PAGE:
First, to Snowmass Lake:
The trail starts out just left of a ranch entrance, the first part of the trail crosses private land and you pass 3 gates that should be kept closed. Before the third gate, there is a trail going sharply right. This trail crosses the Snowmass Creek and is called West Snowmass Trail. It can be used to access Capitol Peak. Do not take that trail, but continue straight along the Maroon-Snowmass Trail. This trail follows the creek (on the left side) up a very nice valley. After about 5 km, the trail starts climbing (left) and there is a nice view into a side valley, drained by Bear Creek. Higher up, one can see Snowmass Mountain to the south-west at the end of this valley. The trail continues along the east (left) side of Snowmass Creek, the valley is quite narrow here and climbing. Later, the trail becomes level, the valley opens up, the basin ahead with meadows and forest forms a truly beautiful wilderness landscape. A small lake on the right, then a slightly larger lake. The trail crosses Snowmass Creek just before this lake. This point is about 10 km from the trailhead. (GPS coordinates, North:39.08.068, West:107.00.787) At the outlet end of the lake there is a "logjam", several logs forming a slightly complex bridge. It is strongly recommended to pick up a sturdy pole to help balance across. Some logs are not jammed and rolls, some are so saturated by water that they sink under if stepped upon, while a few are quite good to walk on. The trick is to find the good ones. We crossed without any incidents. The trail continues on the west (right) side of the lake and crosses a meadow, then climbs the hill to a new plateau where the trails to Trail Rider Pass and Maroon Lake are indicated on a sign. There is one final hill as the trail follows the Snowmass Creek up to Snowmass Lake. Several good campsites are scattered among the trees near the lake just south (that is across) of the creek.
Second, from Snowmass Lake to Snowmass Mountain:
There is a distinct, but fairly small trail along the east side of Snowmass Lake that can be followed around the south end of the lake. The trail, quite well marked with cairns then continues diagonally up and across the lower part of the steep scree slope that is above the south-west end of the lake. This line takes you across rocks and boulders that are quite stable and provide for easy hiking. Follow this trail as it reaches a line of vegetation on the right side of the scree slope. The trail now heads straight uphill with a distinct gully on its right side. Higher up one can either continue straight up on loose scree or cross a small stream to the right (the crossing is marked with two cairns) if the rock is not too slippery (wet). The trail on the other side of the small stream is easier. The terrain levels off. The area from the top of the scree slope and all the way to Snowmass Mountain is supposed to be one of Colorado's largest permanent snowfields. However, on our trip there was absolutely no snow left, all melted away already before mid July!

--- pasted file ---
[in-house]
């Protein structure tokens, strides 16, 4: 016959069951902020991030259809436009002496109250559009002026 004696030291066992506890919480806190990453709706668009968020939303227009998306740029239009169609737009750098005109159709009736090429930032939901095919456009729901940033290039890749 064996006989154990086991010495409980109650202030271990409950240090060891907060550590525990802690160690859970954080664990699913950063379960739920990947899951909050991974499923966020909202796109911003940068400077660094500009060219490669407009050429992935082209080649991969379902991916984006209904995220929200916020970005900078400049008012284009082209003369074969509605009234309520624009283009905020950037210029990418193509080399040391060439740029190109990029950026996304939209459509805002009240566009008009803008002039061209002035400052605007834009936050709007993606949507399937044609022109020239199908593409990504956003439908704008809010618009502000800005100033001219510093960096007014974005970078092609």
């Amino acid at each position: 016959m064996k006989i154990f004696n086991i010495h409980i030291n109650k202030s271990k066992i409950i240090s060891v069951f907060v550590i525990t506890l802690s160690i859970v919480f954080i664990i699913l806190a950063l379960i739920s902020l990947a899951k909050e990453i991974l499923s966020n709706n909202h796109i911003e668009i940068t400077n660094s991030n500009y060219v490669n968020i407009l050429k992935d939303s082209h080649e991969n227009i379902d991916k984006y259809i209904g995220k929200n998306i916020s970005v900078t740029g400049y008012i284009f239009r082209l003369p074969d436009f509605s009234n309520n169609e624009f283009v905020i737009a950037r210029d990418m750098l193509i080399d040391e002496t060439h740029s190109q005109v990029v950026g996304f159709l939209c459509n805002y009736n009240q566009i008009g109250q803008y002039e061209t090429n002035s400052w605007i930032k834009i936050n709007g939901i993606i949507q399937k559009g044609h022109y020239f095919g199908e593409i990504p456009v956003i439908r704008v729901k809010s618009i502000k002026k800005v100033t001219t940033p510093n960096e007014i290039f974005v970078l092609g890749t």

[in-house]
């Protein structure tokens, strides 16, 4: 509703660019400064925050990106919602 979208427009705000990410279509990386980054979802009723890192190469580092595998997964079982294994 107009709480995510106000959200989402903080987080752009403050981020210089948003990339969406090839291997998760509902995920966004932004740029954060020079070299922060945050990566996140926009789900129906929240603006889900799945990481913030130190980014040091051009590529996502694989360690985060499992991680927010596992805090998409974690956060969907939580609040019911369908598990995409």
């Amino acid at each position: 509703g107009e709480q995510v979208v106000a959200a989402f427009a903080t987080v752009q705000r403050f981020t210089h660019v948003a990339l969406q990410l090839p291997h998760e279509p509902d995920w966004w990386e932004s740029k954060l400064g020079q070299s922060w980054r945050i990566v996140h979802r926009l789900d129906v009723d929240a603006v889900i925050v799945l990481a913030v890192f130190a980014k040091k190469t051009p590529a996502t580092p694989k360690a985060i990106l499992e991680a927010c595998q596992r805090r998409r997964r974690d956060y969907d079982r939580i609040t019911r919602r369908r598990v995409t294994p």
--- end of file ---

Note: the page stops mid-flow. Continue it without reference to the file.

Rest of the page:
Snowmass Mountain (GPS coordinates, North:39.07.124, West:107.03.988) is the highest point on a ridge that encloses this high basin. To the left (south) Snowmass Peak and Hagermann Mountain forms a high part of this ridge. From Hagermann the ridge drops to a distinct saddle, then the ridge forms a distinct hump about halfway to the Snowmass summit, further north there is a small, but distinct subpeak called North Snowmass before the ridge turns back towards the north end of Snowmass Lake. There is a broad, very distinct ramp leading up to the hump that is about half way between the low Hagermann saddle and the Snowmass summit. Hike straight up this ramp staying south (left) of some steeper cliffs. This climb is largely class 2, towards the end class 2+ unless wasting too much time trying to find the absolutely easiest way up. As soon as you are on the ridge, the route follows the ridge to the summit. There are several variations, one can stay on the very top of the ridge almost the entire way, this involves class 3 scrambling and some exposure. In most places, one can find an easier route by staying left (west) of the main ridge. The summit is quite nice, the very highest point is a single rock, perhaps 1.5 meter tall.
We continued along the ridge, staying high (YDS class 3) and found an easy
way directly down to the lowest col between Snowmass Mountain and its
northern subpeak. From this col there is a gentle slope down back into
the basin. Thus, one can actually climb Snowmass Mountain by ascending
its high ridge either south or north of the summit. Both alternatives
involve some class 3 scrambling along the ridge. The easiest route is
likely from the south and staying mostly off on the west (left) side
of the ridge itself.
I did this climb with my son Pål Jørgen, age 13.
We hiked in to Snowmass Lake the day before in 4.5 hours. Started
the next morning at 0550, reached the summit at 0845. We spent half
an hour on the summit with blue sky and good visibility. We continued
to traverse the summit ridge at 0915 and returned to our tent at 1130.
We left Snowmass Lake at 1230 and were back at the car at 1600 after
a 3.5 hour hike.